A Review of Physical and Perceptual Feature Extraction Techniques for Speech, Music and Environmental Sounds
Francesc Alias●3 comments
Endowing machines with sensing capabilities similar to those of humans is a prevalent quest in engineering and computer science. In the pursuit of making computers sense their surroundings, a huge effort has been conducted to allow machines and computers to acquire, process, analyze and understand their environment in a human-like way. Focusing on the sense of hearing, the ability of computers to sense their acoustic environment as humans do goes by the name of machine hearing. To achieve this ambitious aim, the representation of the audio signal is of paramount importance. In this paper, we present an up-to-date review of the most relevant audio feature extraction techniques developed to analyze the most usual audio signals: speech, music and environmental sounds. Besides revisiting classic approaches for completeness, we include the latest advances in the field based on new domains of analysis together with novel bio-inspired proposals. These approaches are described following a taxonomy that organizes them according to their physical or perceptual basis, being subsequently divided depending on the domain of computation (time, frequency, wavelet, image-based, cepstral, or other domains). The description of the approaches is accompanied with recent examples of their application to machine hearing related problems.
Faculty Resources: Using the DSP essays in class
Using Students’ DSP Essays in Class
Connecting assessment to instruction is one of the guiding principles of the Wake Forest Directed Self-Placement (DSP) process. The following are possible ways you could use the DSP essay in your class. Please let me know if you think of any to add to the list!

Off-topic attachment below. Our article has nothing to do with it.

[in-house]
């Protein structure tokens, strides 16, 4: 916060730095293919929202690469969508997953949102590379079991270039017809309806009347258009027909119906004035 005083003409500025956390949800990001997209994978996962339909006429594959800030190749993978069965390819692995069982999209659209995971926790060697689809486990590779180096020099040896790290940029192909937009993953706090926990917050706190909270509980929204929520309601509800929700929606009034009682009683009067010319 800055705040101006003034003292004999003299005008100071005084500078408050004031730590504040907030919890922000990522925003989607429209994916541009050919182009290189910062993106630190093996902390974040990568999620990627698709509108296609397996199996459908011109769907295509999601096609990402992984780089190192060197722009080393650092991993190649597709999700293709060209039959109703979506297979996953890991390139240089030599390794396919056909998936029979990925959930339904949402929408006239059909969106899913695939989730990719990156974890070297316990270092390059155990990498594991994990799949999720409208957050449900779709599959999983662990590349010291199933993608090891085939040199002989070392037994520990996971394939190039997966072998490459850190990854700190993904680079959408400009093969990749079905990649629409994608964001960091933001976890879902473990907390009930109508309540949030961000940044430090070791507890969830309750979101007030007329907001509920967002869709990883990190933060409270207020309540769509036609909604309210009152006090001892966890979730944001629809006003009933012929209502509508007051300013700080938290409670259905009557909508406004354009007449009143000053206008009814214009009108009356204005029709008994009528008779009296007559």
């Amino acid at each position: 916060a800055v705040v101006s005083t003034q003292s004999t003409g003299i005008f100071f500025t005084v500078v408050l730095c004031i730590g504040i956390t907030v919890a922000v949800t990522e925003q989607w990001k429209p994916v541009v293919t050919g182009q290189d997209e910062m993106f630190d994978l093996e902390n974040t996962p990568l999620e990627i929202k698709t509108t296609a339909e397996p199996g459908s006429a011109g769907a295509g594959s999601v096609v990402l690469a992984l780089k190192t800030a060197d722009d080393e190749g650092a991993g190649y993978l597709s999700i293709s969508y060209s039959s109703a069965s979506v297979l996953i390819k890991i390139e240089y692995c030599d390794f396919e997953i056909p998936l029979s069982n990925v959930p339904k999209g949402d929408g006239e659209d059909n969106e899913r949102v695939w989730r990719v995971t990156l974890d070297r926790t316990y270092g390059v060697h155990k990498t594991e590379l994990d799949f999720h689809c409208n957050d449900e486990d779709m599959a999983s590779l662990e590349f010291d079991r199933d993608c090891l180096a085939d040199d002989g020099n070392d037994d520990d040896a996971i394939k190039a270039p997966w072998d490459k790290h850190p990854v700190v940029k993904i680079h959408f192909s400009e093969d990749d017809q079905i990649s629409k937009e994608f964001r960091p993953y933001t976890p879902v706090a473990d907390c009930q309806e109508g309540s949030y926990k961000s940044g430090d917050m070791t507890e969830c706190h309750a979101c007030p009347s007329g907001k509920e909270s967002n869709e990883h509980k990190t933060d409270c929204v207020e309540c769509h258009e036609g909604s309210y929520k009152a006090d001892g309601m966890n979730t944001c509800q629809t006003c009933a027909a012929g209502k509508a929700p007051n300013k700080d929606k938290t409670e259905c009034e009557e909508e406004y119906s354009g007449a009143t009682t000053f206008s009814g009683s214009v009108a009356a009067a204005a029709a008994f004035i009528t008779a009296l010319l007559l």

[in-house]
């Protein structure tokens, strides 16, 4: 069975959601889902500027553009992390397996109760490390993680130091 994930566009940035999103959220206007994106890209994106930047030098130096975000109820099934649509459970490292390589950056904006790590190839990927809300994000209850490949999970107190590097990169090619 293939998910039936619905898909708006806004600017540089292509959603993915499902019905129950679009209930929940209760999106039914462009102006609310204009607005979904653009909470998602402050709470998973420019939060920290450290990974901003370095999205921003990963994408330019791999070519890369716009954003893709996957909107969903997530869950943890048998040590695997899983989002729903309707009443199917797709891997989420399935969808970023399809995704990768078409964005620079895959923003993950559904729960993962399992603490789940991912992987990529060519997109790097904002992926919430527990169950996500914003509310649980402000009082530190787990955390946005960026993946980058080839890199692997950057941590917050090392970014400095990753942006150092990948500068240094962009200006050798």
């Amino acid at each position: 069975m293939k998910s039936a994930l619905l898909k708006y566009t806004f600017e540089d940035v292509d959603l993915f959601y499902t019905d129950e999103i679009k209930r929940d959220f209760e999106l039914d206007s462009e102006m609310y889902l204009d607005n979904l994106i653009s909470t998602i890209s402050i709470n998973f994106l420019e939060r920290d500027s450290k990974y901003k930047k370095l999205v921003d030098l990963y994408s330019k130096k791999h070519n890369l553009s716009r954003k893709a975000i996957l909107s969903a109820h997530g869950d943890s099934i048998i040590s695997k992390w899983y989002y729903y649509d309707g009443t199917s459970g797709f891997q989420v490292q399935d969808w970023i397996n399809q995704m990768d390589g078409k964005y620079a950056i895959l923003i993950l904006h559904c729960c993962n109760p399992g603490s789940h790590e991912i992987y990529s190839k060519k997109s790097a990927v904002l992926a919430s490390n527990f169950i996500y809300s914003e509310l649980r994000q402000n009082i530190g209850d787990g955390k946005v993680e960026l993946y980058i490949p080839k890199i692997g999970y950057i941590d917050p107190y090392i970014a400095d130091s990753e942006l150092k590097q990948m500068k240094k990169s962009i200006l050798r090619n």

- Read the essays before classes begin to assess student learning needs and prioritize topics for individual and group instruction.
- Ask students to re‐read their essays at the beginning of class and write a “self‐diagnosis” of their strengths and needs as a writer, based upon their re‐reading.
- Have students develop a list of three specific writing‐related goals, based on strengths and weaknesses identified in their DSP essays. Then have students free‐write and/or discuss ways they intend to implement a plan to achieve these goals.
Analysis of Academic Writing
- Have students use a framework already used for academic writing on their own writing, such as John Swales’ Creating A Research Space (CaRS) model (1990) for academic introductions.
- Have students analyze their own writing for features you expect them to use in their writing, such as hedges (e.g., perhaps, might, likely) in order to make more measured arguments (e.g., Hyland 2005).
Engaging in the Writing Process
- Ask students to recall their experience of writing the DSP essay and write reflectively about it. Encourage use of concrete examples. Ask: “Based on this experience, how do you plan to approach writing assignments for this course and other courses?”
- Have the students list on the board problems they encountered as well as successes they experienced while writing the essays. Discuss as a class.
Workshop/Peer Review Practice